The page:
Guest Blogs

Entries in Tea Party (16)



  Looking for a secure job?  Look no further than Governor of New Hampshire.  That is, as long as you are a Democrat who is pragmatic enough to pledge to veto an income or sales tax, who can exude an air of likability while running a ruthlessly negative campaign, and who can give the appearance of governing from the middle even when you are not. 

            Jeanne Shaheen: three terms, then left by her own choice to pursue higher office.  (Yeah, I know she won without taking the pledge her last term, but that campaign against Humphrey could have made even a David Axelrod wince.)  John Lynch: four terms, then made an early (some would say premature) decision to retire to his dacha in Hopkinton because he didn’t foresee Narwhal eating over one-half of the House Republicans.  While, on the other hand, poor Craig Benson (that’s poor in the figurative sense of course) was retired after one short term spent primarily butting heads with House and Senate Republican leadership (which in part was why he was a one-and-done Governor). 

            So history suggests that, if the New Hampshire GOP wants to stop Maggie Hassan from having a long shelf life, they better pull out all the stops in 2014.

            It should be self-evident after nine elections, and a winning percentage of barely above 10 percent, that the best possible candidate is essential.  No sacrificial lambs or sentimental favorites this time.  This race, not the United States Senate race or the Congressional races, is the most consequential for the future of the New Hampshire GOP and the future of the State. 

            While it is often said that New Hampshire has a weak Governor, the Governor still wields a veto and has the power to nominate judges and senior bureaucrats.  Despite all the histrionics about a “tea-party legislature” gone wild, 2011-2012 was far from transformative.  We still have a fiscally irresponsible defined-benefit retirement plan for public-sector employees, a fiscally irrational education funding system and a plethora of destructive, rent-seeking regulations. And despite an Executive Council consisting of five Republicans, Governor Lynch succeeded in putting not just a committed Claremontista on the Supreme Court, but a committed Claremontista who made no bones about being a committed Claremontista.  The New Hampshire GOP is never going to fundamentally change the political culture of this State without holding the Governor’s office.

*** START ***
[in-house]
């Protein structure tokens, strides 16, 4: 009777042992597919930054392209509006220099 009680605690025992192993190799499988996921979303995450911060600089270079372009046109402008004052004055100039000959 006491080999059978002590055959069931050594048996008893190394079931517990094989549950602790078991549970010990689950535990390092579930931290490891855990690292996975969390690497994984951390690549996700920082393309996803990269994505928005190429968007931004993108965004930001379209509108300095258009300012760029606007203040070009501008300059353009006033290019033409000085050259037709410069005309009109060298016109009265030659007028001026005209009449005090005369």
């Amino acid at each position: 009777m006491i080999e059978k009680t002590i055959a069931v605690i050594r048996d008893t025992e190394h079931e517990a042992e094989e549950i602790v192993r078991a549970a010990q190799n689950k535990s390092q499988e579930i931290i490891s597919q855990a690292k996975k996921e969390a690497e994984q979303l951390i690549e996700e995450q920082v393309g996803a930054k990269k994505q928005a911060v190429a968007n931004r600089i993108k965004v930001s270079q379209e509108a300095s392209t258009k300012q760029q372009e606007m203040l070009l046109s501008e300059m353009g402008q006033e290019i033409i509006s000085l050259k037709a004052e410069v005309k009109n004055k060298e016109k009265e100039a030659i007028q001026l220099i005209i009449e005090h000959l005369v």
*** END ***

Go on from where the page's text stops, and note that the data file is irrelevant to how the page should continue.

It is also essential that Republican legislative leadership understand that the race for 2014 started as soon as the vote counting ended in 2012, and act in a manner that helps, not hurts, the next GOP gubernatorial nominee.  Shaheen and Lynch were able to portray themselves as bipartisan while governing as pragmatic partisans, and look at the political success they enjoyed.  Hassan, obviously, means to follow in their footsteps.  

            This doesn’t mean that Republicans in the House and Senate should obstruct simply for the sake of obstructing.  But they must not compromise simply for the sake of compromising.  There is considerable cause for concern because Senate Republicans and, based on their selection of Gene Chandler as Minority Leader, a small majority of House Republicans are smaller-government conservatives rather than small-government conservatives. 

            Smaller-government conservatism –moderating Democrat policies rather than presenting alternatives– plays into the hands of pragmatic partisans like Shaheen, Lynch and Hassan.  They get to grow government while wearing the mantle of bipartisanship.  While their base may grouse about the pace of change being too slow, the base clearly learned its lesson from the Mark Fernald debacle in 2002.  Just ask Jackie Cilley.

            Two areas are particularly concerning:gambling and an education funding amendment.

            Any gambling bill that does not dedicate all gambling-generated revenues to reducing existing taxes is a grow-the-government bill.  If the State Senate passes a gambling bill that provides some tax relief, but also materially increases spending, we might as well just ask Hassan how long she would like to serve and then tell Bill Gardner to leave the Governor’s race off the ballot until that point.  She will be able to run as a tax-cutter while doling out cash to her special interest supporters.  No Republican support for gambling unless it is a true tax-relief measure.

            Senate Republicans, and many House Republicans, have shown a willingness to support an education funding amendment that, while giving the elected branches more control over how to divvy up the education funding pie, cedes to the Court the authority to determine the size of the pie, its ingredients, and how it gets made.  Republican support for such an inadequate amendment would allow Hassan to run as the Governor who solved Claremont, without losing the support of the teacher unions.  Republicans need to stick to the amendment that passed the Senate last session and narrowly failed in the House.


Carol Shea-Porter - For the Rest of Us